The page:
Ian Cathro pinpointed the loss of Prince Buaben to injury as a pivotal moment after Hearts lost their way badly amid a rancorous atmosphere in Saturday’s 1-1 draw with Partick Thistle.
The home players were jeered off at full-time as the new head coach endured a Tynecastle debut to forget against the Premiership’s bottom-placed team.
Hearts were marginally on top in a low-key first half and led at the break through Bjorn Johnsen’s goal, with midfielder Buaben playing a crucial role in helping his team retain possession and maintain the upper hand.
However, the Ghanaian picked up a calf problem towards the end of the half and was replaced by striker Conor Sammon for the start of the second half. The substitution coincided with Hearts swiftly conceding an equaliser, scored by Sean Welsh, and subsequently falling out of the game, to the extent that they were widely deemed fortunate to escape with a point.
“Prince going off changed things,” Cathro said. “It created a situation where the team had to change and play a different way, which probably allowed Partick to be more competitive against us. The game reached a point where it became a bit broken.”
Buaben has been a peripheral figure so far this season, with Saturday’s game representing only his fourth league start. However, the 28-year-old looked perfectly suited to Cathro’s possession-based approach and was one his team’s best players before he went off. The head coach is hopeful the injury will not prevent Buaben from participating against Dundee at Dens Park on Friday night.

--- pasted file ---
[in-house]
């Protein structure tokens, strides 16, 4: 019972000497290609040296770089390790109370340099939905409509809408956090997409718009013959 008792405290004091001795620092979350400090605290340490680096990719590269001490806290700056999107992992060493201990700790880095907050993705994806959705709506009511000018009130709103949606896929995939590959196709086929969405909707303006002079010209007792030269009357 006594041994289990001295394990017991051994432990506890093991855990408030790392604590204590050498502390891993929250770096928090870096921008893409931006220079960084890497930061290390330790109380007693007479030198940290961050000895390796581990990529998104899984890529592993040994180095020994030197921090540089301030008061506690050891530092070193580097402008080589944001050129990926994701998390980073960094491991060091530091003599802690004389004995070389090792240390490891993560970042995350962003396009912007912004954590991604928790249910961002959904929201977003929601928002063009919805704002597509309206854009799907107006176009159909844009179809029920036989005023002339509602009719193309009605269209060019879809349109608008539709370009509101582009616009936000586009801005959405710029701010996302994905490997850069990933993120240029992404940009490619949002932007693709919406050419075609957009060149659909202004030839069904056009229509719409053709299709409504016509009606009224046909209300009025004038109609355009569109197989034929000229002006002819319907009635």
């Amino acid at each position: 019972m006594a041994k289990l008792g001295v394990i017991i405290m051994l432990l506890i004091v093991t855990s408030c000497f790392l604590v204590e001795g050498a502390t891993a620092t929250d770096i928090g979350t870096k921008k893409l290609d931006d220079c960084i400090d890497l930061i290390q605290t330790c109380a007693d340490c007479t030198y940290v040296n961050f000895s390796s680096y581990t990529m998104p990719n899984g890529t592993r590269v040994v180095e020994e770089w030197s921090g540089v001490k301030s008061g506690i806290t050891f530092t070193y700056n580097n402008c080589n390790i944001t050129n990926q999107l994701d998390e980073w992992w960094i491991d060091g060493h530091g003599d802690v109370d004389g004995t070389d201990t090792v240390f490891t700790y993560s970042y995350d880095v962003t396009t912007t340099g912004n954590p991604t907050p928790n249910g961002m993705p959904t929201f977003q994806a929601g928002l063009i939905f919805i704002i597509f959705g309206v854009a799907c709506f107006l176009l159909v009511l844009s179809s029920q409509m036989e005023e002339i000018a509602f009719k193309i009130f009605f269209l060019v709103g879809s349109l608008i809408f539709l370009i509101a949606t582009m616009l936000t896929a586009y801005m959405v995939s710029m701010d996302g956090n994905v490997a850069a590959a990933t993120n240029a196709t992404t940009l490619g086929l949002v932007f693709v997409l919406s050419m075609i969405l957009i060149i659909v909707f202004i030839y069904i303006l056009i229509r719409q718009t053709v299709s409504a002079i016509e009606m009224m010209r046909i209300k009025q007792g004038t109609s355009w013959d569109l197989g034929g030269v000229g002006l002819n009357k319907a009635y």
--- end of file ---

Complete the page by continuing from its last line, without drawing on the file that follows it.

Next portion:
“It was a calf issue but we’ll need to wait and see how it is,” said Cathro. “He’ll be scanned and we’ll assess what it is. I’ve been here for ten days and Prince has trained well and shown his qualities.
“He’s got qualities that will help the team, which is why he played on Saturday.
“He has good rhythm and good technical quality to allow the team to start playing.”
Meanwhile, Jack Hamilton, who made three excellent second-half saves to keep Hearts level, admits Saturday’s result, which left his team seven points adrift of second-placed Rangers, was not good enough.
“We should be capitalising on these games,” said the goalkeeper. “These are the games we need to win if we want to do anything in the league. We’ve got a good dressing-room and all the boys want to win. You can see what it means – our boys aren’t happy with a draw. They’d never be happy with a draw no matter who they’re playing against. We always want to win and we want to finish as high up the table as we can.”
Hamilton was philosophical about the edginess from the stands, insisting supporters at all clubs vent their ire if they’re not happy with what they’re seeing. “It’s hard,” he said. “But it’s part and parcel of football, I suppose. It’s anywhere you go. It’s not like it’s just here. Any club you go to, the fans pay money and want to see you win. It’s our job to win for them, and we never did that.”